By Zeenat Moorad
Johannesburg‚ September 18 (BDlive) — South Africans spend four times as much on alcohol than on out of pocket healthcare expenditure‚ and 1.5 times more on clothes than on education‚ with almost 10% of the bottom-end of the market spending going to clothing‚ analytics consultancy‚ Eighty20 said on Wednesday (18/09/2012).
The company recently analysed SA’s spending patterns habits‚ using Stats SA’s latest income and expenditure survey.
According to Illana Melzer‚ co-founder of Eighty20‚ a key factor shaping consumption patterns was access to credit.
"More than 18-million consumers have open credit accounts‚ and of these‚ 11-million people have a clothing credit account‚” she said.
In contrast‚ 2.4-million consumers have a mortgage‚ with data on loan origination published by the National Credit Regulator pointing to a shift in the credit market.
"In 2008 mortgages accounted for 47% of all credit granted — they now account for about a quarter. Because mortgage finance is not easily available‚ households prioritise other expenditure above investment in housing‚” Melzer said.
As the country’s main engine of growth‚ consumer spending‚ which has declined‚ accounts for about 65% of gross domestic product.
High unemployment and stunted income growth in SA have checked household expenditure‚ already crimped by soaring utility costs and rising debt.
The slowdown in unsecured lending‚ which had given retail sales a significant boost over the past three years‚ is expected to be one of the major contributors to the decline in spending.
Unsecured lending is the granting of credit without assets being provided as security‚ at higher borrowing rates. Consumers — especially those in the lower living standards measures — have been using such short-term debt instruments to offset the loss of discretionary spending power.
Although there are indications that borrowing for consumption has slowed as lending criteria have been tightened‚ concern remains about the ability of consumers to repay loans and accounts.
Last week‚ research from EY/Bureau for Economic Research (BER) showed that clothing and footwear retail sales growth in SA was losing momentum. This points to the extent of SA’s consumer spending slowdown as‚ historically‚ sales of semi-durable goods have mostly remained buoyant.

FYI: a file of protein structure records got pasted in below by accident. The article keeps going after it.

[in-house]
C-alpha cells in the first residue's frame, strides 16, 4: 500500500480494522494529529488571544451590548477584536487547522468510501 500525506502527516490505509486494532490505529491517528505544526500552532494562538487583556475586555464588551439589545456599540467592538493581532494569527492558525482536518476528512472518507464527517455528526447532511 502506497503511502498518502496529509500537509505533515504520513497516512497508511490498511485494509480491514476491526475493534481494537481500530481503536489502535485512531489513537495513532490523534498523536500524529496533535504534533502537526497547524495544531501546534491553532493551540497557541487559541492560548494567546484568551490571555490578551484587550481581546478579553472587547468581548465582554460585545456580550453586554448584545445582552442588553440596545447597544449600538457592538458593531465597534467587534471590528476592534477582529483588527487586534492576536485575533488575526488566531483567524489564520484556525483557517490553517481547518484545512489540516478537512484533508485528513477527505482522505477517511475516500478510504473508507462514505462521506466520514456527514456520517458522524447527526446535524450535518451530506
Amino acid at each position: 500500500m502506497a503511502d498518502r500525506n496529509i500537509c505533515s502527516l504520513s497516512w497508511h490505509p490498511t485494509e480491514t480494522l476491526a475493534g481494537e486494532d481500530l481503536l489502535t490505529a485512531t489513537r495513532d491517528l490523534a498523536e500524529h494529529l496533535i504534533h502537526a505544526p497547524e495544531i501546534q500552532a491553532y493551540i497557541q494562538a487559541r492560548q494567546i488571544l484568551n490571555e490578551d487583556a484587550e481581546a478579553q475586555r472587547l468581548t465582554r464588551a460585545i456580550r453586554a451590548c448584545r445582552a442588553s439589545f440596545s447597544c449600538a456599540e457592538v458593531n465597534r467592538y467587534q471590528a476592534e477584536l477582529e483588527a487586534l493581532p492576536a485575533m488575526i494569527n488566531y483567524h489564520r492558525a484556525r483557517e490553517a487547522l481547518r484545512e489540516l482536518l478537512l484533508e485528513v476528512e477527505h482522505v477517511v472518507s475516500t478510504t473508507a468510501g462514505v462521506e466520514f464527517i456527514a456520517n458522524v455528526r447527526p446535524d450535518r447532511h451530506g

Retailers who are heavily reliant on credit sales like Truworths and The Foschini Group have noted the challenging trading environment‚ and warned that economic conditions in SA would remain difficult in the year ahead‚ with the credit environment likely to deteriorate further due to current levels of consumer indebtedness.
According to Stanlib’s chief economist‚ Kevin Lings‚ consumer income growth was slowing‚ reflecting the lack of job growth as well as some moderation in salary adjustments. In addition‚ consumers were still having to cope with a range of cost increases that had systematically eroded their retail spending power.
"Households cannot avoid these increases‚ as they relate to necessities or essential goods. While the rapid growth in unsecured credit provided some support to retail activity during 2012‚ it has slowed significantly in recent months‚ albeit off a relatively high base‚” he said.
According to Eighty20‚ South Africans spend the same on satellite TV subscriptions as on retirement annuities.
"Spending habits of South African households are impacted on by a range of factors‚ not only income. This is especially the case among lower income households. As such‚ marketers in the retail and financial services industries should not only constantly innovate and revaluate their methods of interacting with consumers‚ but also reconsider the use of consumer spending data when evaluating their target markets‚” Melzer said.
While most marketers focus on income it is important to factor in consumers’ access to free services‚ housing subsidies and total household income‚ in order to understand the key drivers of SA expenditure‚ and ultimately‚ the existence of market opportunities.
"Housing is a critical asset‚ which drives consumption patterns directly. In total‚ three and a half million more households are living in proper housing compared to 2001‚ largely because of the state’s housing delivery programme. Government’s primary subsidy targets households earning less than R3‚500 a month‚ and this subsidy value has increased significantly as the minimum housing spec has improved‚” Eighty20 said.
While the trends in income show some upward mobility‚ data on living standards show a much more significant shift‚ primarily because of service delivery. In 2012 about 28% of all South Africans were in living standard measures (LSMs) one to four. In 2004 this was almost 50%. © BDlive 2013